On further thought, I wasn't considering the tax-deferred $ I now have in my nest egg. I am so new at ER (since June) that I have not had to consider taking out any tax-deferred $ from my IRAs, 401k, or 403(b)(7) accounts. Once I do take such money, far into the future, then I'll have to figure out the income tax due at that time.

(In the meantime, I also build in a cushion, calculating my yearly expenses then adding a 10% cushion--to predict what I'll need for the coming year.)
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Old 11-19-2010, 12:37 PM   #116
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In summary, I just do not see the need to figure in income taxes when coming up with my annual expenses.
actually, that was part of what we figured in, not to say it is applicable to everyone. All of this 401K and IRA money has never been taxed so if you take out say $30,000 per year than you will have to pay tax on that money. Yes it will be way less than what you paid during the accumulating years but nonetheless must be accounted for even if only a few thousand dollars. With almost certainty I can say taxes will rise. Who is going to pay for all this money our government is spending?

When I read these polls I also wonder if the following expenses are included for example:
house repairs (roofs aren't cheap)
auto replacement and repair (I'm willing to drive an old car but not everyone is)
rising health care costs


One of our friends estimated $35,000 per year in retirement which I thought was low considering his lifestyle. Adding in some travel, a car breakdown, taxes and health care it rose to over $50,000 his first year much to his surprise.

It really isn't simple at all. Lots to consider when you are planning.
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Old 11-19-2010, 05:04 PM   #117
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Interesting distribution. Looks bimodal, but probably just a too narrow bin range. Some big spenders here...
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Old 11-19-2010, 06:38 PM   #118
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Interesting distribution. Looks bimodal, but probably just a too narrow bin range. Some big spenders here...
I would also say some some fairly big earners also. At least I don't think they are spending what they don't have.

I figure that, for us, total taxes will be about 30% even in retirement. That would include all the taxes we pay now except for SS. Since almost everything we have in assets, other than our home, is tax deferred, and we will still have to pay property and sales taxes, I don't see them dropping as a percentage of income, only in dollar amount as our income drops. SS benefits will be fully taxed at 85% as ordinary income. Unless people are able to live off large stashes of already taxed money, I don't understand how their taxes can be 0 or close to it. I may be wrong, but I think many of us use 401Ks, IRAs, I bonds, etc. for our primary savings - all have tax bills coming due when they are withdrawn. It would be nice to have lots of Roth money, but there are income limits and I, for one, don't see much benefit in paying taxes on a conversion now, rather than later when the money is withdrawn.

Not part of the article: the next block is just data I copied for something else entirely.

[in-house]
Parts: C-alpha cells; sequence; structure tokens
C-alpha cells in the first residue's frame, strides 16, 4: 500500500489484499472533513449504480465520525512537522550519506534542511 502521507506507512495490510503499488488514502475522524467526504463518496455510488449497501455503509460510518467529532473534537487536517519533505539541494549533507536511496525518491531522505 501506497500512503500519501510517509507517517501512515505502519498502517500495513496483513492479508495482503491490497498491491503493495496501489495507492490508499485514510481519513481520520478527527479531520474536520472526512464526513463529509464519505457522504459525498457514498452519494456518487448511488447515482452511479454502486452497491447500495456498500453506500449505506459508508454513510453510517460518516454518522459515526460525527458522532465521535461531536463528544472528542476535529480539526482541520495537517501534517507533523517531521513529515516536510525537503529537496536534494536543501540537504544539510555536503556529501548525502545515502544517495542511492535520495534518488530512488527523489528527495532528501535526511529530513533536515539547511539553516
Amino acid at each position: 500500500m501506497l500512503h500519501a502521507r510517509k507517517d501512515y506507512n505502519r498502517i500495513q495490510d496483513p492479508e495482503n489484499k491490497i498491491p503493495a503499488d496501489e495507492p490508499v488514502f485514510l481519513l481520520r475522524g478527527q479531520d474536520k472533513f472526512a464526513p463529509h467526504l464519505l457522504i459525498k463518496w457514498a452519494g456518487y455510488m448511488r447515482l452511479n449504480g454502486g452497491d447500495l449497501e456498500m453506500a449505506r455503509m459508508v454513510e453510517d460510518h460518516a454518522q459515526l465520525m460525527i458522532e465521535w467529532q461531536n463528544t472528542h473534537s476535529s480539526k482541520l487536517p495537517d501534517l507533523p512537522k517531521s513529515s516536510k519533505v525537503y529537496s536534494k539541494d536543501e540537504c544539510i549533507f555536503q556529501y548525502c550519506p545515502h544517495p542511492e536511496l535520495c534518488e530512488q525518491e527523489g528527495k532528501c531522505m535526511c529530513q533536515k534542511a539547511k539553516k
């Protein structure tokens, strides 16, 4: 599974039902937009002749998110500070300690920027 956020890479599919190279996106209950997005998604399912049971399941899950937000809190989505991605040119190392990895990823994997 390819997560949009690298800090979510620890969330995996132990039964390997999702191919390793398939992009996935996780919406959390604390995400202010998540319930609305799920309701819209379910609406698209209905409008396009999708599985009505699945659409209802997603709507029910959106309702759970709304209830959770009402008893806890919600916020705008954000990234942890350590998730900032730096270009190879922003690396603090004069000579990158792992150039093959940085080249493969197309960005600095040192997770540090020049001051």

We try to live within our means, to include maxing out any income deferral opportunities we have as well as charitable giving, but we don't need to be frugal, so we aren't. If we had to be, we would economize. I never really understood being extremely frugal for the sake of it - like the millionaire woman in the late 1800s in NYC who stuffed her coats with newspapers to keep warm rather than buy decent quality clothing. I understand living within your means and only borrowing for major life items. I don't quite get having the money to live well (not outrageously) but being so frugal the nickels beg for mercy .
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Old 11-19-2010, 07:48 PM   #119
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A while back, we talked of a homeless man who left his $4M estate to charity. He was not even what people would call frugal; he simply did not care about money. Strangely, he appeared to be a decent investor.

Richard Leroy Walters: Homeless Millionaire (PHOTO, VIDEO) | Bitten and Bound

PS. Come to think of it, he might just be an average investor. His secret? 0% SWR :-)
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Old 11-22-2010, 08:08 PM   #120
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DW and I are in the $30K or slightly more range. We are in a quickly accumulating stage while living on future pension & DW's SS equivalent.
Completely debt free. Mortgage paid, health partly paid by employer, live in a lower cost Midwest state. Roof is a lifetime steel shingle roof. I won't spend time on THAT roof ever again. House was flooded two years ago and is now nearly completely rebuilt. We didn't have flood insurance. BIG mistake!
We enjoy low cost hobbies including DIYs, gardening, cooking, outdoors, hiking, and kayaking. (Sometimes NOT in circles!!!). My goal is for even a bad investment year, a 0-1% draw will be ample to feel extravagant. Later, we can cash in on my SS at a higher rate assuming some is still left.